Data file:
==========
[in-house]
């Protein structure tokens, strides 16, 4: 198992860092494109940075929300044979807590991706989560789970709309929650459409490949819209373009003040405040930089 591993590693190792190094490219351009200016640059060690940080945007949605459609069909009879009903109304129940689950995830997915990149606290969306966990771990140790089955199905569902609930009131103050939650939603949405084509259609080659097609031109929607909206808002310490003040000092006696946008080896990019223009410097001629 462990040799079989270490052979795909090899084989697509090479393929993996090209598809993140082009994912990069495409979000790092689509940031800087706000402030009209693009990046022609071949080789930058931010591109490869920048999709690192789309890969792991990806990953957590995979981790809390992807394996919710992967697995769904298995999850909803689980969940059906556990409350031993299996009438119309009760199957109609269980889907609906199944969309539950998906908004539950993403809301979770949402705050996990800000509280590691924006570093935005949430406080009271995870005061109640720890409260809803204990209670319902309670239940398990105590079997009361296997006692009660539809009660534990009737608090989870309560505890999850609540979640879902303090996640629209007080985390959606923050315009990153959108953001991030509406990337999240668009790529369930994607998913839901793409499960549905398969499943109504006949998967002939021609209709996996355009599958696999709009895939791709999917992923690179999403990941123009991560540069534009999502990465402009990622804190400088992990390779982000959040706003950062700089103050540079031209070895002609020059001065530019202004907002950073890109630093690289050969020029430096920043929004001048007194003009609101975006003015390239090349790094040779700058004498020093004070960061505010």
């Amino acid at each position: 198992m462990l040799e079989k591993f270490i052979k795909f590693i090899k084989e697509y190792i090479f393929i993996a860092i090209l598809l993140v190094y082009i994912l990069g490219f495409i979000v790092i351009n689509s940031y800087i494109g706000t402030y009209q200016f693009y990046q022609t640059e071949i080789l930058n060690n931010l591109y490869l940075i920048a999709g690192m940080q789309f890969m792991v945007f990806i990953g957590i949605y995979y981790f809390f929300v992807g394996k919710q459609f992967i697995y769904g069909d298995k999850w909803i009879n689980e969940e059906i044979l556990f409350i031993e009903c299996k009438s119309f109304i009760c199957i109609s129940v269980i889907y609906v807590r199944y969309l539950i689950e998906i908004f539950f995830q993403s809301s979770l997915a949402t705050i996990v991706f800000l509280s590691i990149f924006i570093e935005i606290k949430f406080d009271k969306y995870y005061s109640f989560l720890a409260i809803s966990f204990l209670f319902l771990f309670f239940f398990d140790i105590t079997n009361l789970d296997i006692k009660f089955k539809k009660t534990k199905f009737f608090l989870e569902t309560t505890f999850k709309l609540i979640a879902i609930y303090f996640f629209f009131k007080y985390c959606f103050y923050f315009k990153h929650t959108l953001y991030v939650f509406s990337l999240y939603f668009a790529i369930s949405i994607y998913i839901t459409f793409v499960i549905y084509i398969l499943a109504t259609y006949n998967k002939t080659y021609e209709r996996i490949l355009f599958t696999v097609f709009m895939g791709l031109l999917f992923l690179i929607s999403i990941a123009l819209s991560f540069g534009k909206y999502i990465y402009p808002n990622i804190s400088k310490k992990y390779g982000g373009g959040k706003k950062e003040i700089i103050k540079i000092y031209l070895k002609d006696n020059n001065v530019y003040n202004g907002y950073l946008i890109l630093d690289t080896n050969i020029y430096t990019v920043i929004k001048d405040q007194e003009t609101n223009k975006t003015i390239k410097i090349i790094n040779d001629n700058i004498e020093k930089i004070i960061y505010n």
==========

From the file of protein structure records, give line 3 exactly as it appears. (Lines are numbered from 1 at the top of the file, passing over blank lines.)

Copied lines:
């Amino acid at each position: 198992m462990l040799e079989k591993f270490i052979k795909f590693i090899k084989e697509y190792i090479f393929i993996a860092i090209l598809l993140v190094y082009i994912l990069g490219f495409i979000v790092i351009n689509s940031y800087i494109g706000t402030y009209q200016f693009y990046q022609t640059e071949i080789l930058n060690n931010l591109y490869l940075i920048a999709g690192m940080q789309f890969m792991v945007f990806i990953g957590i949605y995979y981790f809390f929300v992807g394996k919710q459609f992967i697995y769904g069909d298995k999850w909803i009879n689980e969940e059906i044979l556990f409350i031993e009903c299996k009438s119309f109304i009760c199957i109609s129940v269980i889907y609906v807590r199944y969309l539950i689950e998906i908004f539950f995830q993403s809301s979770l997915a949402t705050i996990v991706f800000l509280s590691i990149f924006i570093e935005i606290k949430f406080d009271k969306y995870y005061s109640f989560l720890a409260i809803s966990f204990l209670f319902l771990f309670f239940f398990d140790i105590t079997n009361l789970d296997i006692k009660f089955k539809k009660t534990k199905f009737f608090l989870e569902t309560t505890f999850k709309l609540i979640a879902i609930y303090f996640f629209f009131k007080y985390c959606f103050y923050f315009k990153h929650t959108l953001y991030v939650f509406s990337l999240y939603f668009a790529i369930s949405i994607y998913i839901t459409f793409v499960i549905y084509i398969l499943a109504t259609y006949n998967k002939t080659y021609e209709r996996i490949l355009f599958t696999v097609f709009m895939g791709l031109l999917f992923l690179i929607s999403i990941a123009l819209s991560f540069g534009k909206y999502i990465y402009p808002n990622i804190s400088k310490k992990y390779g982000g373009g959040k706003k950062e003040i700089i103050k540079i000092y031209l070895k002609d006696n020059n001065v530019y003040n202004g907002y950073l946008i890109l630093d690289t080896n050969i020029y430096t990019v920043i929004k001048d405040q007194e003009t609101n223009k975006t003015i390239k410097i090349i790094n040779d001629n700058i004498e020093k930089i004070i960061y505010n």